Andheri bridge collapse: While BMC, NDRF being manual rescue, heavy machinery arrives 4 hours later
While BMC and NDRF teams begin manual rescue and relief work immediately, heavy machinery arrives to clear debris 4 hours later
Man got a leg up on machine during the rescue and relief operations of Tuesday's Gokhale bridge collapse. While the fire brigade and the National Disaster Relief Force (NDRF) began operating manually, it was the machinery that delayed the operation.
Further, railway authorities, focused on starting trains at the earliest, could not do any work until the debris was cleared, and were thus upset at the pace the two agencies were doing their work. While heavy machinery - JCBs, hydras and other cranes - could not be used at the spot initially, they reached there almost four hours after the disaster, starting work only around 12.30 pm.
Speeding it up
BMC had deployed three hydra cranes, and two others were pulled in at the spot from private agencies. In addition to this, there were six JCBs, six dumpers and 10 gas cutters.
Prashant Gaikwad, assistant municipal commissioner, K-west ward, who was present at the spot, said, "The cranes had arrived well in time but could not be used until the collapsed slabs were broken on the ground. Rain was also a factor in the machinery reaching a little late, but we did all the work at high speed, so that the main lines of the railways could be restored."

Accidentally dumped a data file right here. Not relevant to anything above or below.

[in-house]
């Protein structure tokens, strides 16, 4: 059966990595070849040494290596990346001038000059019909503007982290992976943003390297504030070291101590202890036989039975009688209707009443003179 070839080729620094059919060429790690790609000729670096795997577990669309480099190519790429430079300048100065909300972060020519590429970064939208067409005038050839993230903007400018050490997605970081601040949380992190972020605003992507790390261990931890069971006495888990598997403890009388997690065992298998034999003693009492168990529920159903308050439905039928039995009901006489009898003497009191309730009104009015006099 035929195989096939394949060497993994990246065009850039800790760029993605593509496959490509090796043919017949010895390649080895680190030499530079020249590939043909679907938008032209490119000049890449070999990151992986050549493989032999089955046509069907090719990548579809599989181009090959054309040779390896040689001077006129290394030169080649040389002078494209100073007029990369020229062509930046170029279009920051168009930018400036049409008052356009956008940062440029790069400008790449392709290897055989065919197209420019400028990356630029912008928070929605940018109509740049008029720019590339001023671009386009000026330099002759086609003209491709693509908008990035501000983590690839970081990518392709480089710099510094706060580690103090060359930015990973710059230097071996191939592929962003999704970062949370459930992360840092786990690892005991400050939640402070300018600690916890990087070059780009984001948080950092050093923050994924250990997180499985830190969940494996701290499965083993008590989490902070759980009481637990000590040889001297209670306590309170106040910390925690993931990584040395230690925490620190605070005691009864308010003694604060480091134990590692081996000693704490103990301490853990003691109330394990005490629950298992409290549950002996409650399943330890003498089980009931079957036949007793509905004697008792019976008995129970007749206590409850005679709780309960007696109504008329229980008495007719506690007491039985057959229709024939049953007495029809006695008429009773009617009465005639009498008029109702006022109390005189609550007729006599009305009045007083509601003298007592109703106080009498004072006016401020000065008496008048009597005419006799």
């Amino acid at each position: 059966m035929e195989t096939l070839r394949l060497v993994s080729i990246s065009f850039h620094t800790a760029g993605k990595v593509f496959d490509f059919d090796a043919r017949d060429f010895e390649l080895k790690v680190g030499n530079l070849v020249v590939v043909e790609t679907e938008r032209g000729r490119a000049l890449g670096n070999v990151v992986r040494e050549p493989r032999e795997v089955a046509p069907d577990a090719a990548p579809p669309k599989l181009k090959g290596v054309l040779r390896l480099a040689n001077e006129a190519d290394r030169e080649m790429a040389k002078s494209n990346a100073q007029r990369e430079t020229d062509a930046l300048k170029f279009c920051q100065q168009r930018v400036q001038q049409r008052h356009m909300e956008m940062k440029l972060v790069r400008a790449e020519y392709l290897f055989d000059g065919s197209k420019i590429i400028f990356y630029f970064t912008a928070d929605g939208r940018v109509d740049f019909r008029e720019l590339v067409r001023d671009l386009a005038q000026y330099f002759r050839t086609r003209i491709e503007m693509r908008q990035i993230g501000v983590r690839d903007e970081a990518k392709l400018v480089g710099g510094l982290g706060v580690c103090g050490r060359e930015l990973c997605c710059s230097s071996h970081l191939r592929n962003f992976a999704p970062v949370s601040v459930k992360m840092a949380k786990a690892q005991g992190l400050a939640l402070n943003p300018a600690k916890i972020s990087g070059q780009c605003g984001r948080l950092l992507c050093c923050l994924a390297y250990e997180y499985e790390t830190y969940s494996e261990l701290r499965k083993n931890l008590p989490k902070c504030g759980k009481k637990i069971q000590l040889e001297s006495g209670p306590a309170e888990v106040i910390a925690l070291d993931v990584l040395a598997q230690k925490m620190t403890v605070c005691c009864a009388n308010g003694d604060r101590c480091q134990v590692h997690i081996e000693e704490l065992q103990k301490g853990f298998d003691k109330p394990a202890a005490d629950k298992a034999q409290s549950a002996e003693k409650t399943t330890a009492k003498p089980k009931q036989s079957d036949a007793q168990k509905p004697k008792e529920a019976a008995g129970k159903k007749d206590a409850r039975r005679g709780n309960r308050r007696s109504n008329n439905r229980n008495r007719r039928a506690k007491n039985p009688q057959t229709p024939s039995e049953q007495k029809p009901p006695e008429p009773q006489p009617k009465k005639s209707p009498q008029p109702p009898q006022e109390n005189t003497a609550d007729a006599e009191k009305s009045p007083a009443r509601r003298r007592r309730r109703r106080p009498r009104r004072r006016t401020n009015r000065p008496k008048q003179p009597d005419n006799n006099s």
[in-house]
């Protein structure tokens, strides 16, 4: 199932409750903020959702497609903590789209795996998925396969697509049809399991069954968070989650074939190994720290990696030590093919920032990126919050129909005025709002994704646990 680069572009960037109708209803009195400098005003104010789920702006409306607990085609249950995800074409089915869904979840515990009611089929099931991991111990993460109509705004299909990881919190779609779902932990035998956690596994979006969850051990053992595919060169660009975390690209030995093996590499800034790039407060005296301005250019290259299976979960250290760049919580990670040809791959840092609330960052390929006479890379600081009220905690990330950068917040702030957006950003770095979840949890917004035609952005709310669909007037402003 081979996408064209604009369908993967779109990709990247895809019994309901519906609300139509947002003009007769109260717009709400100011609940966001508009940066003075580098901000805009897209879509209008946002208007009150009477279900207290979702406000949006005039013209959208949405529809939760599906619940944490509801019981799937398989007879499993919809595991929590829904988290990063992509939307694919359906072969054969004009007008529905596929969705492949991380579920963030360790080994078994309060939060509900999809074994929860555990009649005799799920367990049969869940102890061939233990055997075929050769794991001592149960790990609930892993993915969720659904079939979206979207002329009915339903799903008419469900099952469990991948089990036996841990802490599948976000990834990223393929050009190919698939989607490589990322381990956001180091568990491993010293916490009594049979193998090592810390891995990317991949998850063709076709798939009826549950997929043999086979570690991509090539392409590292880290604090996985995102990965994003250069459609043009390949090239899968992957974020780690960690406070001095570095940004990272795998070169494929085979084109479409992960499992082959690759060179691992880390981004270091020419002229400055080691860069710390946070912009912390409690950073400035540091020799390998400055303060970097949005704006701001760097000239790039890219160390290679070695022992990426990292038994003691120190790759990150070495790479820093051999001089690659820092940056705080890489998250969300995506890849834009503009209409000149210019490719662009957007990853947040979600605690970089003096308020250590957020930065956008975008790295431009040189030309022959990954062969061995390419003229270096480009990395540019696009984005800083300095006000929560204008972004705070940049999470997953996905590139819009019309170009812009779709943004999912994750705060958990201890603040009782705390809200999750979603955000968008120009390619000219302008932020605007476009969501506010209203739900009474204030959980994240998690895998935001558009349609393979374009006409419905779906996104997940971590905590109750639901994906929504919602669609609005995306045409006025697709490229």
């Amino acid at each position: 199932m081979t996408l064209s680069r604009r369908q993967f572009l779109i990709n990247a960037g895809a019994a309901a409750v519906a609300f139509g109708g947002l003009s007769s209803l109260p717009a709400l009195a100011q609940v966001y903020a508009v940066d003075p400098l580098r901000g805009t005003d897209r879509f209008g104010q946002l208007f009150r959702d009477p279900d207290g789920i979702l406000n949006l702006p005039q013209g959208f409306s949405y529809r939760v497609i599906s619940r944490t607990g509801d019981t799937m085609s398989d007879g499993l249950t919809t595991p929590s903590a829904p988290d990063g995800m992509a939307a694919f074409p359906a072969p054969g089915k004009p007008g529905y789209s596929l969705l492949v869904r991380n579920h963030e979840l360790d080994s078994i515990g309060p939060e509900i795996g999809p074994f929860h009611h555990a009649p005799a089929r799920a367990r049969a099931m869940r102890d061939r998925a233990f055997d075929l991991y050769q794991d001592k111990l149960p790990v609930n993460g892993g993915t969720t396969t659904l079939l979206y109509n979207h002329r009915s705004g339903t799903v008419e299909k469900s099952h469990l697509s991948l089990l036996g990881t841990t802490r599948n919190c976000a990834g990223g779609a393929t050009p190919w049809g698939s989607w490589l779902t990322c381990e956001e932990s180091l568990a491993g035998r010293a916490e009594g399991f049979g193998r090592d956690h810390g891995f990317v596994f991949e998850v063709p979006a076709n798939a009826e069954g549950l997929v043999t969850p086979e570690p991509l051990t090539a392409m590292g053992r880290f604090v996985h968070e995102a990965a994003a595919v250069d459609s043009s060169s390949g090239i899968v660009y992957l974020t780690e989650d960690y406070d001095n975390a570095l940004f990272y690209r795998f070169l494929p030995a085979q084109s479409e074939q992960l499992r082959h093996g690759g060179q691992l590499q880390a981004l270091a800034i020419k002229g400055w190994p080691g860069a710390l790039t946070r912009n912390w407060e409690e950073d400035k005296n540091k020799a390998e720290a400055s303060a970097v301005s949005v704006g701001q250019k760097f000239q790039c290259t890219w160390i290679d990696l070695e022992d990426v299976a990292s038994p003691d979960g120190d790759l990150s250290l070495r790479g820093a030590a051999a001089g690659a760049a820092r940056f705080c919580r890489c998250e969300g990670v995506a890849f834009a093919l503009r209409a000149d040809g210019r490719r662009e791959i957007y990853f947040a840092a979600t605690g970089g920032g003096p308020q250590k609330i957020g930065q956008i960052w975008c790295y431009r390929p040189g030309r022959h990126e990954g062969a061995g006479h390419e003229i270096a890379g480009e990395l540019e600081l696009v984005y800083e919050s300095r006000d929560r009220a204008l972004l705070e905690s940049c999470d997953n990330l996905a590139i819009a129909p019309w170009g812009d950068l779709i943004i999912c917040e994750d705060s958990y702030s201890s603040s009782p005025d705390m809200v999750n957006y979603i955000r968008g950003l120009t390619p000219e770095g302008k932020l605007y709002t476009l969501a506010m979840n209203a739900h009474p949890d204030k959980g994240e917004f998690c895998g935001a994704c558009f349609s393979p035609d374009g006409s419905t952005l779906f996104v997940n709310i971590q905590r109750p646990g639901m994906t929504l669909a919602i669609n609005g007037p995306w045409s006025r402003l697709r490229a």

"While the people trapped under the debris were removed by 10.30 am, the manual work on clearing the debris, coupled with rain and the difficulties to deploy the machines on the tracks, made our job difficult," said an official.
The disaster relief was largely carried out the fire brigade and NDRF, despite the railways not allowing other agencies to enter their premises for any kind of work. In the manual teams, 250 labourers and a 45-member team of the NDRF were deployed at the spot. The railways was anything but impressed.
A railway official present at the spot said, "The NDRF team, which is known for quick relief, was not up to the mark. Had they been able to clear the debris in time, we could have got more time to work on our main line. Owing to this delay, commuters had to suffer."
NDRF officials told mid-day they'd got a call about the accident around 8 am, and in 20 minutes, the team of 45 reached the spot and rescued five, who were taken to Cooper Hospital. On being told railway officials were not happy with NDRF's pace of work, Mahesh Nalawade, NDRF deputy commandant, said, "All was done as soon as possible ...Our job is to search for people, so we should not be blamed for delay in lifting debris."
To check if more people might have been trapped in the debris, the NDRF team got their search dogs. A dog handler said, "Our dogs Maria and Tiger were brought to the spot. After taking a round near the debris, they did not find anyone who might have been trapped underneath"
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